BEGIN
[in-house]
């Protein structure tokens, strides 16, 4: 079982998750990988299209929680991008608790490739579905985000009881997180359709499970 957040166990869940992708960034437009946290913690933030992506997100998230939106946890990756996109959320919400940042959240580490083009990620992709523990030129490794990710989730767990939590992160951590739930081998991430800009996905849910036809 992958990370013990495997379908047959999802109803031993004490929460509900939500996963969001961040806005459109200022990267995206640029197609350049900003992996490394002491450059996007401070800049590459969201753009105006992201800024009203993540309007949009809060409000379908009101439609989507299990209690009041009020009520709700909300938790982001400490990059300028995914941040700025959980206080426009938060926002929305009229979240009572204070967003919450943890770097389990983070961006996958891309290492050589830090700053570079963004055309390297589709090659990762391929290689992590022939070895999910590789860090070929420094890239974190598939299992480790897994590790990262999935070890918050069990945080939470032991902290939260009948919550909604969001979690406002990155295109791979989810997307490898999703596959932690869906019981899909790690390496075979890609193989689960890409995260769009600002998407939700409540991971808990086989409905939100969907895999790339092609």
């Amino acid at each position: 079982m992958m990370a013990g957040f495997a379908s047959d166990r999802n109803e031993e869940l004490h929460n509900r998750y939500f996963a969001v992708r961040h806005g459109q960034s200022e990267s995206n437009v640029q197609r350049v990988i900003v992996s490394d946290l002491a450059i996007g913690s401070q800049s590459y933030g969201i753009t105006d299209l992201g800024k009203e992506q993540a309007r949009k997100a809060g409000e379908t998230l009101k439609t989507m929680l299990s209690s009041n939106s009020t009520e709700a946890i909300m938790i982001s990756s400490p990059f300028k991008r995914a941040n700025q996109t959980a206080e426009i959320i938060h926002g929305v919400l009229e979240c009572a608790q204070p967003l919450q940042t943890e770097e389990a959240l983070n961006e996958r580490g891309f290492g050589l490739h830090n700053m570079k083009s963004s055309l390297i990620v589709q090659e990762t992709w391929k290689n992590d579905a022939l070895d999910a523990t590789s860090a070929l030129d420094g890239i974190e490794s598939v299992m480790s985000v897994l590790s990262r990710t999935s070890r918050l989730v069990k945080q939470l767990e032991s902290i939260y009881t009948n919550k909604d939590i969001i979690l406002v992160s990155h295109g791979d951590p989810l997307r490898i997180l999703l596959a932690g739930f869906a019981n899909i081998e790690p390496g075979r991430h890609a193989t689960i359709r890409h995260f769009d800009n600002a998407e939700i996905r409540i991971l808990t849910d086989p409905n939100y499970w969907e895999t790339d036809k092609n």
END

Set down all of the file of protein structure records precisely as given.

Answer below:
[in-house]
């Protein structure tokens, strides 16, 4: 079982998750990988299209929680991008608790490739579905985000009881997180359709499970 957040166990869940992708960034437009946290913690933030992506997100998230939106946890990756996109959320919400940042959240580490083009990620992709523990030129490794990710989730767990939590992160951590739930081998991430800009996905849910036809 992958990370013990495997379908047959999802109803031993004490929460509900939500996963969001961040806005459109200022990267995206640029197609350049900003992996490394002491450059996007401070800049590459969201753009105006992201800024009203993540309007949009809060409000379908009101439609989507299990209690009041009020009520709700909300938790982001400490990059300028995914941040700025959980206080426009938060926002929305009229979240009572204070967003919450943890770097389990983070961006996958891309290492050589830090700053570079963004055309390297589709090659990762391929290689992590022939070895999910590789860090070929420094890239974190598939299992480790897994590790990262999935070890918050069990945080939470032991902290939260009948919550909604969001979690406002990155295109791979989810997307490898999703596959932690869906019981899909790690390496075979890609193989689960890409995260769009600002998407939700409540991971808990086989409905939100969907895999790339092609």
């Amino acid at each position: 079982m992958m990370a013990g957040f495997a379908s047959d166990r999802n109803e031993e869940l004490h929460n509900r998750y939500f996963a969001v992708r961040h806005g459109q960034s200022e990267s995206n437009v640029q197609r350049v990988i900003v992996s490394d946290l002491a450059i996007g913690s401070q800049s590459y933030g969201i753009t105006d299209l992201g800024k009203e992506q993540a309007r949009k997100a809060g409000e379908t998230l009101k439609t989507m929680l299990s209690s009041n939106s009020t009520e709700a946890i909300m938790i982001s990756s400490p990059f300028k991008r995914a941040n700025q996109t959980a206080e426009i959320i938060h926002g929305v919400l009229e979240c009572a608790q204070p967003l919450q940042t943890e770097e389990a959240l983070n961006e996958r580490g891309f290492g050589l490739h830090n700053m570079k083009s963004s055309l390297i990620v589709q090659e990762t992709w391929k290689n992590d579905a022939l070895d999910a523990t590789s860090a070929l030129d420094g890239i974190e490794s598939v299992m480790s985000v897994l590790s990262r990710t999935s070890r918050l989730v069990k945080q939470l767990e032991s902290i939260y009881t009948n919550k909604d939590i969001i979690l406002v992160s990155h295109g791979d951590p989810l997307r490898i997180l999703l596959a932690g739930f869906a019981n899909i081998e790690p390496g075979r991430h890609a193989t689960i359709r890409h995260f769009d800009n600002a998407e939700i996905r409540i991971l808990t849910d086989p409905n939100y499970w969907e895999t790339d036809k092609n």